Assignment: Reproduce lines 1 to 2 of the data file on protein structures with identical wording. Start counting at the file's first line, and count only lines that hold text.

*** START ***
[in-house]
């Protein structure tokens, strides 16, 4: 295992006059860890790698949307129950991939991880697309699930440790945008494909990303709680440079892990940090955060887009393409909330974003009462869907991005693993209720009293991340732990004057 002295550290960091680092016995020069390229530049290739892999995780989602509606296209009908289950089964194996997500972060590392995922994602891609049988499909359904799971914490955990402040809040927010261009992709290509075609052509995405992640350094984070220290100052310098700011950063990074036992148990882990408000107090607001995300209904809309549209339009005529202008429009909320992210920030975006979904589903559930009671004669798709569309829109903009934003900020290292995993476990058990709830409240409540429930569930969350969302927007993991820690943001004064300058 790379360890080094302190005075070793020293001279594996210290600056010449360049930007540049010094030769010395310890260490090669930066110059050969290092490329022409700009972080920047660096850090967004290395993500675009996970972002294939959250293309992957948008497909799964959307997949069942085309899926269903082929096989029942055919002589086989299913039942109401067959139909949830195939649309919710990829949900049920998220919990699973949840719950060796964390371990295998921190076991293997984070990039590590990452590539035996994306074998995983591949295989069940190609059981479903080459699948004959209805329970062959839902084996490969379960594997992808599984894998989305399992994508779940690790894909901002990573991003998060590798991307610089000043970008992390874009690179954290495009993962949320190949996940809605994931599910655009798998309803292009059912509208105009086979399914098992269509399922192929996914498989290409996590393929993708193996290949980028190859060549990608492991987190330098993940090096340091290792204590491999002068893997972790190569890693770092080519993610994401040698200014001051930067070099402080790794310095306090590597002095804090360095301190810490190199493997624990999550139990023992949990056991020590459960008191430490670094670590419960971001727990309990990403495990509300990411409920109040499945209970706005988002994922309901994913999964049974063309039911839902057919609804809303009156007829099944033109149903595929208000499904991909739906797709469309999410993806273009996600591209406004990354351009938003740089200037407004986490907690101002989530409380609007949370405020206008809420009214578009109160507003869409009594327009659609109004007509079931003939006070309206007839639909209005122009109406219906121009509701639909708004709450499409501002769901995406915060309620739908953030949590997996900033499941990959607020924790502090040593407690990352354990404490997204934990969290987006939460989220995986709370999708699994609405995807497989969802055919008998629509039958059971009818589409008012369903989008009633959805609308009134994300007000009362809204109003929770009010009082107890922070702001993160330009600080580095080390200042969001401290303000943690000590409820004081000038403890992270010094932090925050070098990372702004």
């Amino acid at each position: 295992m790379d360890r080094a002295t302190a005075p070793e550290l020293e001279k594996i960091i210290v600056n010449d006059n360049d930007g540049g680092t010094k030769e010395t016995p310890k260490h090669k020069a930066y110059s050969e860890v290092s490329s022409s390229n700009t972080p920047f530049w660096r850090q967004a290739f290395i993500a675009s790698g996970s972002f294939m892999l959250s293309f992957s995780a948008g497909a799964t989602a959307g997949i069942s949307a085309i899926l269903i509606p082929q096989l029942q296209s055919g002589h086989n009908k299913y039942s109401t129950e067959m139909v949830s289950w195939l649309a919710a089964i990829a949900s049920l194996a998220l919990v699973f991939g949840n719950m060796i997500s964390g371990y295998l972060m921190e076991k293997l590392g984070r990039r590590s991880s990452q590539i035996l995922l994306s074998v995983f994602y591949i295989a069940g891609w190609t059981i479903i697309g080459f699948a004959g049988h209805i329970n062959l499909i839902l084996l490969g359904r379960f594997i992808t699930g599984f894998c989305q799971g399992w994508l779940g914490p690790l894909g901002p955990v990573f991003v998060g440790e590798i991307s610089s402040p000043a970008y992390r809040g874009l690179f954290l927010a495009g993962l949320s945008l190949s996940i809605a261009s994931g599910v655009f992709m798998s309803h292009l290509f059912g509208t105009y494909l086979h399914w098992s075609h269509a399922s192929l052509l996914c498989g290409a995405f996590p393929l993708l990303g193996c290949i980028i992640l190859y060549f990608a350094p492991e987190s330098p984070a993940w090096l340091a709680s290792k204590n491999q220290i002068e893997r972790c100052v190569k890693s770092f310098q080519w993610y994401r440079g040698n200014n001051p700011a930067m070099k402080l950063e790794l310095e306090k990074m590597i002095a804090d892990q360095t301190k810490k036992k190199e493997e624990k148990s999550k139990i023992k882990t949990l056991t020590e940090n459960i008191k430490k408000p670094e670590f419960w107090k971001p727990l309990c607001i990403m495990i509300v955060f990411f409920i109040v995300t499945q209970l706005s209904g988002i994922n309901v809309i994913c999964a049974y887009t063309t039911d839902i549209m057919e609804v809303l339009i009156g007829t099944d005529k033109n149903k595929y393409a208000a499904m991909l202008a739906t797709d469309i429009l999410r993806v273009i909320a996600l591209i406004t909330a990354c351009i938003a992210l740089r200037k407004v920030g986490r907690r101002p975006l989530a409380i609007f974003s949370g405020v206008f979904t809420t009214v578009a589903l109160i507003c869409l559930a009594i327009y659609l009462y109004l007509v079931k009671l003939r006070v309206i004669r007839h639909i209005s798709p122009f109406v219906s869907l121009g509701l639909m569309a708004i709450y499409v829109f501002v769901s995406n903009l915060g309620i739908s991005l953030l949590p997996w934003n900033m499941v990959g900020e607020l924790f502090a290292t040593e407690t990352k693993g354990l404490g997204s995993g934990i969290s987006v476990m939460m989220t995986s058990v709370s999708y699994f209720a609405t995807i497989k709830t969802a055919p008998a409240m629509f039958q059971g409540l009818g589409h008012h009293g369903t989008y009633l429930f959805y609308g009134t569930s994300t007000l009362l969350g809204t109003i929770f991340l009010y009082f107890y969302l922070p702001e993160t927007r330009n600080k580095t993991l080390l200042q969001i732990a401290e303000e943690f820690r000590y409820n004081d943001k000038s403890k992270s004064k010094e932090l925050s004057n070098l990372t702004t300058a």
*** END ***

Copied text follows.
[in-house]
């Protein structure tokens, strides 16, 4: 295992006059860890790698949307129950991939991880697309699930440790945008494909990303709680440079892990940090955060887009393409909330974003009462869907991005693993209720009293991340732990004057 002295550290960091680092016995020069390229530049290739892999995780989602509606296209009908289950089964194996997500972060590392995922994602891609049988499909359904799971914490955990402040809040927010261009992709290509075609052509995405992640350094984070220290100052310098700011950063990074036992148990882990408000107090607001995300209904809309549209339009005529202008429009909320992210920030975006979904589903559930009671004669798709569309829109903009934003900020290292995993476990058990709830409240409540429930569930969350969302927007993991820690943001004064300058 790379360890080094302190005075070793020293001279594996210290600056010449360049930007540049010094030769010395310890260490090669930066110059050969290092490329022409700009972080920047660096850090967004290395993500675009996970972002294939959250293309992957948008497909799964959307997949069942085309899926269903082929096989029942055919002589086989299913039942109401067959139909949830195939649309919710990829949900049920998220919990699973949840719950060796964390371990295998921190076991293997984070990039590590990452590539035996994306074998995983591949295989069940190609059981479903080459699948004959209805329970062959839902084996490969379960594997992808599984894998989305399992994508779940690790894909901002990573991003998060590798991307610089000043970008992390874009690179954290495009993962949320190949996940809605994931599910655009798998309803292009059912509208105009086979399914098992269509399922192929996914498989290409996590393929993708193996290949980028190859060549990608492991987190330098993940090096340091290792204590491999002068893997972790190569890693770092080519993610994401040698200014001051930067070099402080790794310095306090590597002095804090360095301190810490190199493997624990999550139990023992949990056991020590459960008191430490670094670590419960971001727990309990990403495990509300990411409920109040499945209970706005988002994922309901994913999964049974063309039911839902057919609804809303009156007829099944033109149903595929208000499904991909739906797709469309999410993806273009996600591209406004990354351009938003740089200037407004986490907690101002989530409380609007949370405020206008809420009214578009109160507003869409009594327009659609109004007509079931003939006070309206007839639909209005122009109406219906121009509701639909708004709450499409501002769901995406915060309620739908953030949590997996900033499941990959607020924790502090040593407690990352354990404490997204934990969290987006939460989220995986709370999708699994609405995807497989969802055919008998629509039958059971009818589409008012369903989008009633959805609308009134994300007000009362809204109003929770009010009082107890922070702001993160330009600080580095080390200042969001401290303000943690000590409820004081000038403890992270010094932090925050070098990372702004």